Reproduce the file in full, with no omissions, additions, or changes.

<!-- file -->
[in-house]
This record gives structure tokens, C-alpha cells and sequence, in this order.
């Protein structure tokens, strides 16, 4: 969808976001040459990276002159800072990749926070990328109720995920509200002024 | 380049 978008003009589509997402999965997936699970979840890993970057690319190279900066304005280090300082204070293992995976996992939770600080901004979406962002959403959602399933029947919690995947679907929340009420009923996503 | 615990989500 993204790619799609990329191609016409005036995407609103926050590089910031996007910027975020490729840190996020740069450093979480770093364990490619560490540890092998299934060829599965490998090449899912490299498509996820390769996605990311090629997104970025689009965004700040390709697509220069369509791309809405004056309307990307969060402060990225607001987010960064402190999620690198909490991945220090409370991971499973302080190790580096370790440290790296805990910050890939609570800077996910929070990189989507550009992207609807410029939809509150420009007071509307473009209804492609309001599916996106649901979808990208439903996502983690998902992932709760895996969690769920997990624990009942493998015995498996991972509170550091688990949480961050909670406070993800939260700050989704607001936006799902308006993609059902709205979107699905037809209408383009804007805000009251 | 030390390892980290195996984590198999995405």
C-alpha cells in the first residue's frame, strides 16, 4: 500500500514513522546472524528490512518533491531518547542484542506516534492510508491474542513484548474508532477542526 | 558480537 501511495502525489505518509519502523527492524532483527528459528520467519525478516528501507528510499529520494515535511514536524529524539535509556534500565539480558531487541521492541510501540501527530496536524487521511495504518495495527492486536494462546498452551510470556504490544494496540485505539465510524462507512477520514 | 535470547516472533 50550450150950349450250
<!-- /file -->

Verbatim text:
[in-house]
This record gives structure tokens, C-alpha cells and sequence, in this order.
């Protein structure tokens, strides 16, 4: 969808976001040459990276002159800072990749926070990328109720995920509200002024 | 380049 978008003009589509997402999965997936699970979840890993970057690319190279900066304005280090300082204070293992995976996992939770600080901004979406962002959403959602399933029947919690995947679907929340009420009923996503 | 615990989500 993204790619799609990329191609016409005036995407609103926050590089910031996007910027975020490729840190996020740069450093979480770093364990490619560490540890092998299934060829599965490998090449899912490299498509996820390769996605990311090629997104970025689009965004700040390709697509220069369509791309809405004056309307990307969060402060990225607001987010960064402190999620690198909490991945220090409370991971499973302080190790580096370790440290790296805990910050890939609570800077996910929070990189989507550009992207609807410029939809509150420009007071509307473009209804492609309001599916996106649901979808990208439903996502983690998902992932709760895996969690769920997990624990009942493998015995498996991972509170550091688990949480961050909670406070993800939260700050989704607001936006799902308006993609059902709205979107699905037809209408383009804007805000009251 | 030390390892980290195996984590198999995405």
C-alpha cells in the first residue's frame, strides 16, 4: 500500500514513522546472524528490512518533491531518547542484542506516534492510508491474542513484548474508532477542526 | 558480537 501511495502525489505518509519502523527492524532483527528459528520467519525478516528501507528510499529520494515535511514536524529524539535509556534500565539480558531487541521492541510501540501527530496536524487521511495504518495495527492486536494462546498452551510470556504490544494496540485505539465510524462507512477520514 | 535470547516472533 50550450150950349450250